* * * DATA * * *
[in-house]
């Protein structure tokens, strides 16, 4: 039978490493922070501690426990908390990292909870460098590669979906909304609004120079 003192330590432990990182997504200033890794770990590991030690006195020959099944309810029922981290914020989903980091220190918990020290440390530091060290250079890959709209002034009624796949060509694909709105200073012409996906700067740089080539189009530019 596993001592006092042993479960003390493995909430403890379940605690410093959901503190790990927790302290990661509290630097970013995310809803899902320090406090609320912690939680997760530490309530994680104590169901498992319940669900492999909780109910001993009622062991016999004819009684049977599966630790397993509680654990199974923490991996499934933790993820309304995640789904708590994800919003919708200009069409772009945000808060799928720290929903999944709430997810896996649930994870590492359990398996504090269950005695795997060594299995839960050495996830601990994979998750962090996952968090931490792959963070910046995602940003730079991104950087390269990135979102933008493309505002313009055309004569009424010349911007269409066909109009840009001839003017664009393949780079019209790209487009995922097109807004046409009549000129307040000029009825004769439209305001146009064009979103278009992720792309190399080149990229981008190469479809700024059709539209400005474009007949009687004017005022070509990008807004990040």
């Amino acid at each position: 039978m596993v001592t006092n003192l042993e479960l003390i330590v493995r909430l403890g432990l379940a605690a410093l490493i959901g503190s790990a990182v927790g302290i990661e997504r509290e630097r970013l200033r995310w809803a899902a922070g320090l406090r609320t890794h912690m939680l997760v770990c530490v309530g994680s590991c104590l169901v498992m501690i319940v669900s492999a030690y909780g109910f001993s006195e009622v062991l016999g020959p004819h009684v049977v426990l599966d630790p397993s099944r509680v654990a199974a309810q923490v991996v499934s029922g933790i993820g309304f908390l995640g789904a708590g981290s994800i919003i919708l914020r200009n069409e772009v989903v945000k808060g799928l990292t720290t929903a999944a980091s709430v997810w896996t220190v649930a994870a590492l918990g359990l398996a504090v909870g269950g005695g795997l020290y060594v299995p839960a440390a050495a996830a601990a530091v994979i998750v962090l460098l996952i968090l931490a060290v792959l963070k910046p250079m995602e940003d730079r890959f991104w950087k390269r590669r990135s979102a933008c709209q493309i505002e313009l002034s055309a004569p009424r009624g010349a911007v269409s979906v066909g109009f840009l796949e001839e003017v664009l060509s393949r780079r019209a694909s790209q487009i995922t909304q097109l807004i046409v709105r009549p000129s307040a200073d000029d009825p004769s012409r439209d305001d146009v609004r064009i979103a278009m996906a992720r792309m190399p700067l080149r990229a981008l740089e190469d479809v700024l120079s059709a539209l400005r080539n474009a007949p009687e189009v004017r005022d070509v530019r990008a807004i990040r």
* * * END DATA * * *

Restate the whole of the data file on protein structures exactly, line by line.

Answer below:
[in-house]
């Protein structure tokens, strides 16, 4: 039978490493922070501690426990908390990292909870460098590669979906909304609004120079 003192330590432990990182997504200033890794770990590991030690006195020959099944309810029922981290914020989903980091220190918990020290440390530091060290250079890959709209002034009624796949060509694909709105200073012409996906700067740089080539189009530019 596993001592006092042993479960003390493995909430403890379940605690410093959901503190790990927790302290990661509290630097970013995310809803899902320090406090609320912690939680997760530490309530994680104590169901498992319940669900492999909780109910001993009622062991016999004819009684049977599966630790397993509680654990199974923490991996499934933790993820309304995640789904708590994800919003919708200009069409772009945000808060799928720290929903999944709430997810896996649930994870590492359990398996504090269950005695795997060594299995839960050495996830601990994979998750962090996952968090931490792959963070910046995602940003730079991104950087390269990135979102933008493309505002313009055309004569009424010349911007269409066909109009840009001839003017664009393949780079019209790209487009995922097109807004046409009549000129307040000029009825004769439209305001146009064009979103278009992720792309190399080149990229981008190469479809700024059709539209400005474009007949009687004017005022070509990008807004990040």
């Amino acid at each position: 039978m596993v001592t006092n003192l042993e479960l003390i330590v493995r909430l403890g432990l379940a605690a410093l490493i959901g503190s790990a990182v927790g302290i990661e997504r509290e630097r970013l200033r995310w809803a899902a922070g320090l406090r609320t890794h912690m939680l997760v770990c530490v309530g994680s590991c104590l169901v498992m501690i319940v669900s492999a030690y909780g109910f001993s006195e009622v062991l016999g020959p004819h009684v049977v426990l599966d630790p397993s099944r509680v654990a199974a309810q923490v991996v499934s029922g933790i993820g309304f908390l995640g789904a708590g981290s994800i919003i919708l914020r200009n069409e772009v989903v945000k808060g799928l990292t720290t929903a999944a980091s709430v997810w896996t220190v649930a994870a590492l918990g359990l398996a504090v909870g269950g005695g795997l020290y060594v299995p839960a440390a050495a996830a601990a530091v994979i998750v962090l460098l996952i968090l931490a060290v792959l963070k910046p250079m995602e940003d730079r890959f991104w950087k390269r590669r990135s979102a933008c709209q493309i505002e313009l002034s055309a004569p009424r009624g010349a911007v269409s979906v066909g109009f840009l796949e001839e003017v664009l060509s393949r780079r019209a694909s790209q487009i995922t909304q097109l807004i046409v709105r009549p000129s307040a200073d000029d009825p004769s012409r439209d305001d146009v609004r064009i979103a278009m996906a992720r792309m190399p700067l080149r990229a981008l740089e190469d479809v700024l120079s059709a539209l400005r080539n474009a007949p009687e189009v004017r005022d070509v530019r990008a807004i990040r």